Pick your poison: deluge or drought?
This year, the central United States is in the grip of the worst drought in decades.
Last year, the heaviest snow and rain runoff in more than a century created historic flooding along the Missouri River.
An advocacy group, Environment America Research & Policy Group, and a think tank, the Frontier Group, published a study Tuesday that chronicles the increase in extreme precipitation that has occurred in the United States from 1948 through 2011.
Extreme rains and snows occur in a warming world for two reasons, the study finds:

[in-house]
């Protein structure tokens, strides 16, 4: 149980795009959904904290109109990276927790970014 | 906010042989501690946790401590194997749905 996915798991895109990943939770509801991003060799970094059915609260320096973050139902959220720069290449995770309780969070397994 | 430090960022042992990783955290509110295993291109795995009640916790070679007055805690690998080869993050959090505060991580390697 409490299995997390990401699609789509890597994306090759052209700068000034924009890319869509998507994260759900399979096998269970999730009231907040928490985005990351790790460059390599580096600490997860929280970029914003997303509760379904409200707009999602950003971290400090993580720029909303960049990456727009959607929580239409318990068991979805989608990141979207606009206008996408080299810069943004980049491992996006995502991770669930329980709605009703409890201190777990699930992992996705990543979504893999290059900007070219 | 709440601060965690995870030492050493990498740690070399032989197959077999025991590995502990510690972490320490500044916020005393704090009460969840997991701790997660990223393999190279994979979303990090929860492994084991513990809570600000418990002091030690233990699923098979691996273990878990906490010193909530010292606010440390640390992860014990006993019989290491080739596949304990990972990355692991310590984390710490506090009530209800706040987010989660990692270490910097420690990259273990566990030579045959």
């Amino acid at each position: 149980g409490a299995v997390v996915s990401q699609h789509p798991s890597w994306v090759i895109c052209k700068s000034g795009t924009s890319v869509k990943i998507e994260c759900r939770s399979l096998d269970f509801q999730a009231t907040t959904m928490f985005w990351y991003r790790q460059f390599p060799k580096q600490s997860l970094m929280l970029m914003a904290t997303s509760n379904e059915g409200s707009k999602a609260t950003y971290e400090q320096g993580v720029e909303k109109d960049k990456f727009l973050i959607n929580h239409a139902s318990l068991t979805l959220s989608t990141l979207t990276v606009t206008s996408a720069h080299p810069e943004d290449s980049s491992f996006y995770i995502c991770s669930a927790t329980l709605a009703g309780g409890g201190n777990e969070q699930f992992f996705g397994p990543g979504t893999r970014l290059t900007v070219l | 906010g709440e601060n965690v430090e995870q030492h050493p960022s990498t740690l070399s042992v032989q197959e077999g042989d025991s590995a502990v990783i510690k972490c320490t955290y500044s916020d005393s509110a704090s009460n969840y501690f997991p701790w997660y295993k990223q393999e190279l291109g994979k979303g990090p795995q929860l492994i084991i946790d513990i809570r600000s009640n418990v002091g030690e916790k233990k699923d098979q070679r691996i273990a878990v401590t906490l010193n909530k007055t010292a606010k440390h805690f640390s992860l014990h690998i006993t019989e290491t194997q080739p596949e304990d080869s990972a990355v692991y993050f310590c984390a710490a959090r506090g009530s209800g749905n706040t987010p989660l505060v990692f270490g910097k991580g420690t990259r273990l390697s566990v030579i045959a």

- Warm air can hold more moisture than cold air (think of hot, humid summers and cold, dry winters).
- Hotter weather leads to greater evaporation and more moisture in the atmosphere.
As a result, scientists say, the amount of moisture in the atmosphere is rising by 1.3 percent per decade.
With more moisture in the air, large rain and snowstorms are occurring 30 percent more often nationwide than they were in 1948, according to the study.